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Joyce Englander Levy

Updated: 03/25/2022

Whether you're an experienced yogi or new to the practice, these three moves can promote sounder shuteye.

Practicing yoga in the evening can help you to transition from an active day to a restorative night’s sleep, as you unwind tension from your body and calm your body before going to bed.

Try to focus on taking deep exhales, which can help lower blood pressure, soothe the parasympathetic nervous system, encourage the body’s rest-and-digest state and ease anxiety. Also, concentrate on feeling the touch of your head to the ground and the sensations of relaxation as you move through this simple sequence.

1. Downward-Facing Dog (Variation)

  • Start on your hands and knees and place one block long and flat between your wrists. Balance a second block on the back edge of the first block to create a "see-saw." Lastly, place a thin blanket over the blocks so you have a softer landing for your head.
  • With your hands shoulder-width distance apart, lift your hips up and back into down dog. You can have your legs bent or straight depending on your flexibility.
  • Relax your head onto the blocks. The bottom edge of the block will tilt off the floor as you transfer the weight of your head to the block. (Readjust the height or location of the blocks as needed if your head doesn’t naturally rest on the top block.) Balance weight evenly between your hands, feet and your head.
  • Work up to holding this pose for a minute and a half. Let the touch of your head to the block be a physical reminder to quiet your mind, exhale and let go. Observe your breath and see if you can make your exhales twice as long as your inhales.
  • When you are done, come to your knees, sit your hips back, and rest your head on the ground in child's pose for another minute or so.

2. Supported Bridge Pose

  • Come to lie down on your back with your blocks within reach on the sides of your mat. Bend your knees. Press down into your heels and lift your hips up off the floor.
  • Press down into your upper arm bones and shoulders as you lift your chest towards your chin. Allow your chin to relax towards your chest. Feel for one of your blocks with your hands, and place it under your pelvis at any height. Relax your pelvis on the block.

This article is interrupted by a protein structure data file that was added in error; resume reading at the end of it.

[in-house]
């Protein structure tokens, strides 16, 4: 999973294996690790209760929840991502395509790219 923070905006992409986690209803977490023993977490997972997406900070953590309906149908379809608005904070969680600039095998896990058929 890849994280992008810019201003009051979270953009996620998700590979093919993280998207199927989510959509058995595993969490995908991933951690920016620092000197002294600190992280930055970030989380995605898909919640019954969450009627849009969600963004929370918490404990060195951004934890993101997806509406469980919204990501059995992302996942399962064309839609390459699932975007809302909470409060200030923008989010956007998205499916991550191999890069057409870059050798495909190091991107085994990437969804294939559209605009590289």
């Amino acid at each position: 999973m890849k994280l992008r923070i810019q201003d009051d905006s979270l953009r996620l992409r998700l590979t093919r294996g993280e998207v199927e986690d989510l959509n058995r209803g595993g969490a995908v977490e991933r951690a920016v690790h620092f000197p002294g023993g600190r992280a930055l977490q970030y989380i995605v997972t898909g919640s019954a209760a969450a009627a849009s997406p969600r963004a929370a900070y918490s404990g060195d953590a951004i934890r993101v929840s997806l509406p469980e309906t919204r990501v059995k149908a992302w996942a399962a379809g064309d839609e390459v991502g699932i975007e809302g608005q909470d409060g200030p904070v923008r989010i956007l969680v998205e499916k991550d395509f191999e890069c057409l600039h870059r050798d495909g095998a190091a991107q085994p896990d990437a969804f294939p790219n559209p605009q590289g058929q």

• Balance your weight evenly between your feet, pelvis, shoulders and head as you work toward holding the pose for three minutes. Observe any sensations of relaxation in the body. Continue to emphasize the length of your exhales.
  • When you feel ready to exit the pose, press down into your shoulders, lift your hips, remove the block, lower to the ground and relax on the floor for a moment.

3. Shoulder Stand Variation

This variation of shoulder stand requires a similar setup of the blocks that you did in the downdog variation, but this time the support of the props will be under your pelvis instead of under your head. Again, we will be using the bottom block like a see-saw so there can be a balance of support-and-give to the foundation.

  • Lie on your back and make sure that your two blocks are reachable. Bend your knees and lift your hips into a bridge pose. Place a block on its lowest height and widest width under your pelvis. The second block on its lowest height and widest width and lay it on the back edge of the first block.
  • Set your pelvis down onto the broad, flat surface of the top block so that the bottom edge lifts off the floor. Make sure the blocks feel good and supportive. Adjust them as necessary until you feel like you can relax your weight into your pelvis, shoulders and head evenly.
  • Keeping your pelvis on the blocks, lift your feet into the air and angle your legs up and over your torso. Keep your chest broad as you evenly balance your weight between your shoulders, head, and pelvis. Observe your exhales and any sensations of relaxation.
  • Work on holding this pose for up to three minutes. When you are ready to come down. bring one foot to the ground at a time. Lift the hips off the block, remove the blocks and lower to rest. Roll to your side, come up to sit, and close your practice in a way that is meaningful to you.

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